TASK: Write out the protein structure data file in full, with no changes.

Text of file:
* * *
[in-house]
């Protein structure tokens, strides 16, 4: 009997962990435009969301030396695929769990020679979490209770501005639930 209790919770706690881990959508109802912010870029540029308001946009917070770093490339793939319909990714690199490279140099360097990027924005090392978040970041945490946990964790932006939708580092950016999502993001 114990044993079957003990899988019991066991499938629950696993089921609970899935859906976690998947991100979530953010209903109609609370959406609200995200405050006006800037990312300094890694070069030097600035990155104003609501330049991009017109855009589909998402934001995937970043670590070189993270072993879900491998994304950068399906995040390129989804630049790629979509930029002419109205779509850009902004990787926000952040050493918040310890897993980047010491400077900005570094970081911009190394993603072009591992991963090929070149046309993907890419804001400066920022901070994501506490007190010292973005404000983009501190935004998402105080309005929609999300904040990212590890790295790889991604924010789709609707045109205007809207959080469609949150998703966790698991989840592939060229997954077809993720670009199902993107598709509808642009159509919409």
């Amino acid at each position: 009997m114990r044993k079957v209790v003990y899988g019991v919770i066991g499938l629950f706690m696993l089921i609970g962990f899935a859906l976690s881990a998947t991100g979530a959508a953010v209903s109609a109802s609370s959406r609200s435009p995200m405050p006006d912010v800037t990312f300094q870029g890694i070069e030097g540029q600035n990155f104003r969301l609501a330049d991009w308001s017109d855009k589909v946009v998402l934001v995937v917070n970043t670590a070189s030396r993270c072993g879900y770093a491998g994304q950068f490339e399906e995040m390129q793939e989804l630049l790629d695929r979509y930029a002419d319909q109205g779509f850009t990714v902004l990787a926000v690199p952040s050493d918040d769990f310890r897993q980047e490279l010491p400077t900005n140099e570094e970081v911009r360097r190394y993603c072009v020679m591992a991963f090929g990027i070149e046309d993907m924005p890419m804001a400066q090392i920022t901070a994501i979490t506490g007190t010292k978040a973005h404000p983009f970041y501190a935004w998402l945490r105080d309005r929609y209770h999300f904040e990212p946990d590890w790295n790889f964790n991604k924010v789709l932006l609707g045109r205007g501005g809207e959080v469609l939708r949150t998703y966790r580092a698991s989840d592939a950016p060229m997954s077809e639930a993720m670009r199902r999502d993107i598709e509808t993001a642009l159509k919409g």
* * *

[in-house]
């Protein structure tokens, strides 16, 4: 009997962990435009969301030396695929769990020679979490209770501005639930 209790919770706690881990959508109802912010870029540029308001946009917070770093490339793939319909990714690199490279140099360097990027924005090392978040970041945490946990964790932006939708580092950016999502993001 114990044993079957003990899988019991066991499938629950696993089921609970899935859906976690998947991100979530953010209903109609609370959406609200995200405050006006800037990312300094890694070069030097600035990155104003609501330049991009017109855009589909998402934001995937970043670590070189993270072993879900491998994304950068399906995040390129989804630049790629979509930029002419109205779509850009902004990787926000952040050493918040310890897993980047010491400077900005570094970081911009190394993603072009591992991963090929070149046309993907890419804001400066920022901070994501506490007190010292973005404000983009501190935004998402105080309005929609999300904040990212590890790295790889991604924010789709609707045109205007809207959080469609949150998703966790698991989840592939060229997954077809993720670009199902993107598709509808642009159509919409």
């Amino acid at each position: 009997m114990r044993k079957v209790v003990y899988g019991v919770i066991g499938l629950f706690m696993l089921i609970g962990f899935a859906l976690s881990a998947t991100g979530a959508a953010v209903s109609a109802s609370s959406r609200s435009p995200m405050p006006d912010v800037t990312f300094q870029g890694i070069e030097g540029q600035n990155f104003r969301l609501a330049d991009w308001s017109d855009k589909v946009v998402l934001v995937v917070n970043t670590a070189s030396r993270c072993g879900y770093a491998g994304q950068f490339e399906e995040m390129q793939e989804l630049l790629d695929r979509y930029a002419d319909q109205g779509f850009t990714v902004l990787a926000v690199p952040s050493d918040d769990f310890r897993q980047e490279l010491p400077t900005n140099e570094e970081v911009r360097r190394y993603c072009v020679m591992a991963f090929g990027i070149e046309d993907m924005p890419m804001a400066q090392i920022t901070a994501i979490t506490g007190t010292k978040a973005h404000p983009f970041y501190a935004w998402l945490r105080d309005r929609y209770h999300f904040e990212p946990d590890w790295n790889f964790n991604k924010v789709l932006l609707g045109r205007g501005g809207e959080v469609l939708r949150t998703y966790r580092a698991s989840d592939a950016p060229m997954s077809e639930a993720m670009r199902r999502d993107i598709e509808t993001a642009l159509k919409g």